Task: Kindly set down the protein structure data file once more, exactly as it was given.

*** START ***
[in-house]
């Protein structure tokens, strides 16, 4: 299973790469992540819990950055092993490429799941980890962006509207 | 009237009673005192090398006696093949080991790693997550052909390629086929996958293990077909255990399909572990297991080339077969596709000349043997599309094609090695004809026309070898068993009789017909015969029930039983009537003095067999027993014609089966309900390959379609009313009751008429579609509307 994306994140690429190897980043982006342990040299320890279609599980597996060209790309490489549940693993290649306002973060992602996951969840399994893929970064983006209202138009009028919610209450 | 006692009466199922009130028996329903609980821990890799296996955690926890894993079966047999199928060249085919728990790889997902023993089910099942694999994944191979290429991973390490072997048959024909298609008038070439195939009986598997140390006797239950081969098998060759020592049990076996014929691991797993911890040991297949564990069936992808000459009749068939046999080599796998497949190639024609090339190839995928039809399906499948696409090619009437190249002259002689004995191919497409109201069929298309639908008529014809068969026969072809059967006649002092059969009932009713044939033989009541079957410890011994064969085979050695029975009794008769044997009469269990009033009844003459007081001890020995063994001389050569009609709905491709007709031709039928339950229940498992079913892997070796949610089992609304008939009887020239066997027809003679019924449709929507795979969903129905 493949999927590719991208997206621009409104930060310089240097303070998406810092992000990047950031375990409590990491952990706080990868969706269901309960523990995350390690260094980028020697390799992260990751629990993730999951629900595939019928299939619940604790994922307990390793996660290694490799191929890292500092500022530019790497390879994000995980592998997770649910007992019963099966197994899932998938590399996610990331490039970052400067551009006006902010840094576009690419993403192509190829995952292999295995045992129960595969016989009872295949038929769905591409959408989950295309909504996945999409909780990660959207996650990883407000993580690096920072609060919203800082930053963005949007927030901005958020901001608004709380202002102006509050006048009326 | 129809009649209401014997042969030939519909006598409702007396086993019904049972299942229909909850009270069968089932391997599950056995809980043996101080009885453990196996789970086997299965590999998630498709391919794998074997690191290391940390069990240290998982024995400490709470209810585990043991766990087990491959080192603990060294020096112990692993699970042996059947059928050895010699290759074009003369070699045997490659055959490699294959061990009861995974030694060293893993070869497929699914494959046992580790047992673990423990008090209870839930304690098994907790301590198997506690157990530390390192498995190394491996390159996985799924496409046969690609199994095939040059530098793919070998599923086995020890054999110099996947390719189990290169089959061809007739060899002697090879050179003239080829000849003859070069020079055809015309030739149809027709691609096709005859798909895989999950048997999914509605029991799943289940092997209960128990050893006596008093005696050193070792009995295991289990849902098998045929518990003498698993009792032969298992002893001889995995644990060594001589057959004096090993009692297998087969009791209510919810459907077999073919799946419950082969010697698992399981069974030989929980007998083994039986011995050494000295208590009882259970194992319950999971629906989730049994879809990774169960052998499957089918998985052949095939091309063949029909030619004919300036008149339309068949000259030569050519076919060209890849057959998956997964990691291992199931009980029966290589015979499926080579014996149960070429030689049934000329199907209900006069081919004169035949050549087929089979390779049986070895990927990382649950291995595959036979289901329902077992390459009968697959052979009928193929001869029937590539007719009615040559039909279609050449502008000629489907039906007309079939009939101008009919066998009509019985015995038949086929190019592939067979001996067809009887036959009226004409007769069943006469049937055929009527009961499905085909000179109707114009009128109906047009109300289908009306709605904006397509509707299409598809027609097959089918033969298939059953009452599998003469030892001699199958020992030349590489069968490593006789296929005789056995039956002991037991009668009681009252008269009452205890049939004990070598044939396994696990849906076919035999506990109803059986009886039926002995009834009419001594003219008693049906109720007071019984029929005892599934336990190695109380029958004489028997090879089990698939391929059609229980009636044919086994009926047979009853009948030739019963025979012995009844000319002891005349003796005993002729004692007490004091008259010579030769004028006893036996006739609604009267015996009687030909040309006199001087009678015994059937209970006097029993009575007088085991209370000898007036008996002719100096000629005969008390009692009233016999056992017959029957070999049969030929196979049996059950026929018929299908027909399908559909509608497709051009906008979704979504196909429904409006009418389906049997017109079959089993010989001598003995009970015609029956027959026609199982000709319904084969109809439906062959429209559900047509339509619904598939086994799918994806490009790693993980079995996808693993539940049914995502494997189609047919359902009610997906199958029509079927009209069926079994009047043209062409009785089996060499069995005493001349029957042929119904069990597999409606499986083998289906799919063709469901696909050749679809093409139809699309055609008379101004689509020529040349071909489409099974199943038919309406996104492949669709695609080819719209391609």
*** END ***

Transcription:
[in-house]
């Protein structure tokens, strides 16, 4: 299973790469992540819990950055092993490429799941980890962006509207 | 009237009673005192090398006696093949080991790693997550052909390629086929996958293990077909255990399909572990297991080339077969596709000349043997599309094609090695004809026309070898068993009789017909015969029930039983009537003095067999027993014609089966309900390959379609009313009751008429579609509307 994306994140690429190897980043982006342990040299320890279609599980597996060209790309490489549940693993290649306002973060992602996951969840399994893929970064983006209202138009009028919610209450 | 006692009466199922009130028996329903609980821990890799296996955690926890894993079966047999199928060249085919728990790889997902023993089910099942694999994944191979290429991973390490072997048959024909298609008038070439195939009986598997140390006797239950081969098998060759020592049990076996014929691991797993911890040991297949564990069936992808000459009749068939046999080599796998497949190639024609090339190839995928039809399906499948696409090619009437190249002259002689004995191919497409109201069929298309639908008529014809068969026969072809059967006649002092059969009932009713044939033989009541079957410890011994064969085979050695029975009794008769044997009469269990009033009844003459007081001890020995063994001389050569009609709905491709007709031709039928339950229940498992079913892997070796949610089992609304008939009887020239066997027809003679019924449709929507795979969903129905 493949999927590719991208997206621009409104930060310089240097303070998406810092992000990047950031375990409590990491952990706080990868969706269901309960523990995350390690260094980028020697390799992260990751629990993730999951629900595939019928299939619940604790994922307990390793996660290694490799191929890292500092500022530019790497390879994000995980592998997770649910007992019963099966197994899932998938590399996610990331490039970052400067551009006006902010840094576009690419993403192509190829995952292999295995045992129960595969016989009872295949038929769905591409959408989950295309909504996945999409909780990660959207996650990883407000993580690096920072609060919203800082930053963005949007927030901005958020901001608004709380202002102006509050006048009326 | 129809009649209401014997042969030939519909006598409702007396086993019904049972299942229909909850009270069968089932391997599950056995809980043996101080009885453990196996789970086997299965590999998630498709391919794998074997690191290391940390069990240290998982024995400490709470209810585990043991766990087990491959080192603990060294020096112990692993699970042996059947059928050895010699290759074009003369070699045997490659055959490699294959061990009861995974030694060293893993070869497929699914494959046992580790047992673990423990008090209870839930304690098994907790301590198997506690157990530390390192498995190394491996390159996985799924496409046969690609199994095939040059530098793919070998599923086995020890054999110099996947390719189990290169089959061809007739060899002697090879050179003239080829000849003859070069020079055809015309030739149809027709691609096709005859798909895989999950048997999914509605029991799943289940092997209960128990050893006596008093005696050193070792009995295991289990849902098998045929518990003498698993009792032969298992002893001889995995644990060594001589057959004096090993009692297998087969009791209510919810459907077999073919799946419950082969010697698992399981069974030989929980007998083994039986011995050494000295208590009882259970194992319950999971629906989730049994879809990774169960052998499957089918998985052949095939091309063949029909030619004919300036008149339309068949000259030569050519076919060209890849057959998956997964990691291992199931009980029966290589015979499926080579014996149960070429030689049934000329199907209900006069081919004169035949050549087929089979390779049986070895990927990382649950291995595959036979289901329902077992390459009968697959052979009928193929001869029937590539007719009615040559039909279609050449502008000629489907039906007309079939009939101008009919066998009509019985015995038949086929190019592939067979001996067809009887036959009226004409007769069943006469049937055929009527009961499905085909000179109707114009009128109906047009109300289908009306709605904006397509509707299409598809027609097959089918033969298939059953009452599998003469030892001699199958020992030349590489069968490593006789296929005789056995039956002991037991009668009681009252008269009452205890049939004990070598044939396994696990849906076919035999506990109803059986009886039926002995009834009419001594003219008693049906109720007071019984029929005892599934336990190695109380029958004489028997090879089990698939391929059609229980009636044919086994009926047979009853009948030739019963025979012995009844000319002891005349003796005993002729004692007490004091008259010579030769004028006893036996006739609604009267015996009687030909040309006199001087009678015994059937209970006097029993009575007088085991209370000898007036008996002719100096000629005969008390009692009233016999056992017959029957070999049969030929196979049996059950026929018929299908027909399908559909509608497709051009906008979704979504196909429904409006009418389906049997017109079959089993010989001598003995009970015609029956027959026609199982000709319904084969109809439906062959429209559900047509339509619904598939086994799918994806490009790693993980079995996808693993539940049914995502494997189609047919359902009610997906199958029509079927009209069926079994009047043209062409009785089996060499069995005493001349029957042929119904069990597999409606499986083998289906799919063709469901696909050749679809093409139809699309055609008379101004689509020529040349071909489409099974199943038919309406996104492949669709695609080819719209391609």